Mick Sammon & the events of Bloody Sunday

We met with Club President Pat Murphy to talk about Mick Sammon & the events of Bloody Sunday. Pat is a wealth of information and greatly helped us with the below article.
Celbridge GAA will honour the 14 victims of Bloody Sunday by lighting 14 candles tonight, 21-November-2020

Kildare footballer and 1919 All-Ireland Football Winner Mick Sammon was the referee for the match between Tipperary and Dublin during which the tragic events known as Bloody Sunday took place in Croke Park.
As referee, Mick Sammon threw in the ball at 3.15pm on that faithful day, little did he know what would unfold. Accounts given by eyewitnesses suggest that 5 minutes after the throw-in, Croke Park was raided by British soldiers with shooting breaking out almost immediately. The rest as they say, is history.

Of much interest to both Celbridge & Clane residents, is that Mick Sammon was born in Loughbollard Commons, Clane in 1892. he got involved with the movement for independence and became a prominent Gaelic footballer, winning an All-Ireland medal at midfield with Kildare in the 1919 All-Ireland Final against Galway.

The dreadful events of that tragic day took place under the eyes of Mick Sammon who was refereeing that fateful game. Moments before the shooting started Mick had been talking to Michael Hogan the Tipperary captain. When the firing commenced Hogan was killed and Mick Sammon crawled to the sideline and thence to safety.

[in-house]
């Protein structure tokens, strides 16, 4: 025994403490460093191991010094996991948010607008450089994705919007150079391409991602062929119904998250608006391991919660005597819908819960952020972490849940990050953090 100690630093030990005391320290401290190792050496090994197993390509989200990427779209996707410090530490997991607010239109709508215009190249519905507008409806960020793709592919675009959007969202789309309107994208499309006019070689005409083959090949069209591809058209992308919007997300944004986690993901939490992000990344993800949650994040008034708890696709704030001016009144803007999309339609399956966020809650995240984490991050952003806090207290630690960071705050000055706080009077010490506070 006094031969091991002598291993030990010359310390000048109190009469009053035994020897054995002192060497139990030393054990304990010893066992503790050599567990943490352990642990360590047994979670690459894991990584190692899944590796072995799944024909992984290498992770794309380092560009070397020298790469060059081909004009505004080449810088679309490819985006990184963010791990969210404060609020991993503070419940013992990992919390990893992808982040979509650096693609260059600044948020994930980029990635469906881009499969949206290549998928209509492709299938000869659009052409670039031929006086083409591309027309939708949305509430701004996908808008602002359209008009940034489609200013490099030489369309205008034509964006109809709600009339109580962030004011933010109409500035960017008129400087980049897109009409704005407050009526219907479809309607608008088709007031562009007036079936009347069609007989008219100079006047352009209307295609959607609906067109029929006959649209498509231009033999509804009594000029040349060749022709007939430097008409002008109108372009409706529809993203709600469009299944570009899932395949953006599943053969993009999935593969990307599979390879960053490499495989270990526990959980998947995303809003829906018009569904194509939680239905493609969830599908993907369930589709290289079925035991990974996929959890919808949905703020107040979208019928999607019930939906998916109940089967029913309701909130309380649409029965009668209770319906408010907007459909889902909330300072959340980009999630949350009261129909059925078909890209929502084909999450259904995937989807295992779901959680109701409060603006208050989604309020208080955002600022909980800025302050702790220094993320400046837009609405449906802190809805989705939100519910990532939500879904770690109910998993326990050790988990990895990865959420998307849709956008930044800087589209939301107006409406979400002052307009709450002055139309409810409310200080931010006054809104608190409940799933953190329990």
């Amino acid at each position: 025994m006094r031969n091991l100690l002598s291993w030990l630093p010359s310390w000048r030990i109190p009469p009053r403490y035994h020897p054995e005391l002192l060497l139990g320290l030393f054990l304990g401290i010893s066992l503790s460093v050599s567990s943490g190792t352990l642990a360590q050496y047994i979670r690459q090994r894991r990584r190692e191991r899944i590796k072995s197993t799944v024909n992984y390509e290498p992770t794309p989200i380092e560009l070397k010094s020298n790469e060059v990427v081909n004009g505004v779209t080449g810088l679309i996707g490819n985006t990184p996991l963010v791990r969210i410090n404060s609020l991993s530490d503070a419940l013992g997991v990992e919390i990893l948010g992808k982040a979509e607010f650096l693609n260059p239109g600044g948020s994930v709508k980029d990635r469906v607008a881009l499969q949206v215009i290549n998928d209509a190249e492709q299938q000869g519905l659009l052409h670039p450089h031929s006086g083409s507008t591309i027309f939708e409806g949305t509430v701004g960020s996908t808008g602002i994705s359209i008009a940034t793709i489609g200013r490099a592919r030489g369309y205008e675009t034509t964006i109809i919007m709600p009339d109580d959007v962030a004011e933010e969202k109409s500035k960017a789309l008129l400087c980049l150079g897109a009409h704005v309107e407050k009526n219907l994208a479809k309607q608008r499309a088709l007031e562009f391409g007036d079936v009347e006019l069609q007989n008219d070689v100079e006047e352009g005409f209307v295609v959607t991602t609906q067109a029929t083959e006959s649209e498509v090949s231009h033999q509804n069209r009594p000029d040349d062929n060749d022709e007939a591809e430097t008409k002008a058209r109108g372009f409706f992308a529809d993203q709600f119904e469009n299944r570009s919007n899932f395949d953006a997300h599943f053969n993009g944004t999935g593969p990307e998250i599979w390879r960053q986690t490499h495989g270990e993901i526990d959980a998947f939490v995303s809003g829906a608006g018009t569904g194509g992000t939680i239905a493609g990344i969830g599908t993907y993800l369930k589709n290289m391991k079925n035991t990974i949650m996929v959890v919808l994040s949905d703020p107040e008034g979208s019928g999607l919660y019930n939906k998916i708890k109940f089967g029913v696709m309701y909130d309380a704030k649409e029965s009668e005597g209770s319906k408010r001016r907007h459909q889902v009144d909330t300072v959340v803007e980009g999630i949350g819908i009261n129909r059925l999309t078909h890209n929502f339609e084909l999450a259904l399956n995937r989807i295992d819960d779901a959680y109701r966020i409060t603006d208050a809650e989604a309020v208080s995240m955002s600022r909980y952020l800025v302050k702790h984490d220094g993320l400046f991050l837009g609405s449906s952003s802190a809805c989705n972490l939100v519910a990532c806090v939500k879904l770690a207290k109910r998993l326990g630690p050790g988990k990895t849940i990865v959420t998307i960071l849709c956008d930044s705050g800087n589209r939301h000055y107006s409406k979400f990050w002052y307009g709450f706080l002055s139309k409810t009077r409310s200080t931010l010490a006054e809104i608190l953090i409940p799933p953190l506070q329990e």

After some years working in Dublin, Mick Sammon, moved to and bought a business in Celbridge. This was then known as the “Railway Inn”, beside the bridge in Celbridge. The public house later became known as “Greg Allen’s” and it is now called “McNamee’s Abbey Lodge”.

Mick went on to play with Celbridge for many years along with Owen Murphy who was the father of our Club President Pat Murphy. They also played on the Kildare teams of the early 1920s. They were lifelong friends and Pat Murphy has a lovely clock that was given to his Dad by Mick as a wedding present in 1938.
He was an idol of Pat when he was young as he was an All-Ireland medal winner.
Two other Celbridge men Albert O’Neill and George McGann were also in the 1919 team.
He settled in at the pub he bought but rarely spoke of the events of Bloody Sunday.
He was married with 2 daughters and his grandson Barry Brogan went on to be a champion jockey in England in the 1970s also winning a Cheltenham Gold Cup.
The whistle used by Mick on that fateful day is now on display in the GAA Museum having been donated to the Museum by Mathew Farrell late of Loughinstown Celbridge. The whistle was originally given by Mick to John Dunphy another great Celbridge GAA man before being given to Mathew. Attached is a photo of the whistle from GAA Museum.
The GAA Museum includes exhibits relating to Bloody Sunday including an original Tipperary v Dublin match ticket on November 21 and replica jerseys worn in the 'Michael Collins' film.

He died in 1947 and is buried in the graveyard of the old Franciscan Friary in Clane.

References & further reading.

Pat Murphy, Celbridge GAA Club President

Liffey Champion Article on Saturday 14-November, by Eoghan Corry.




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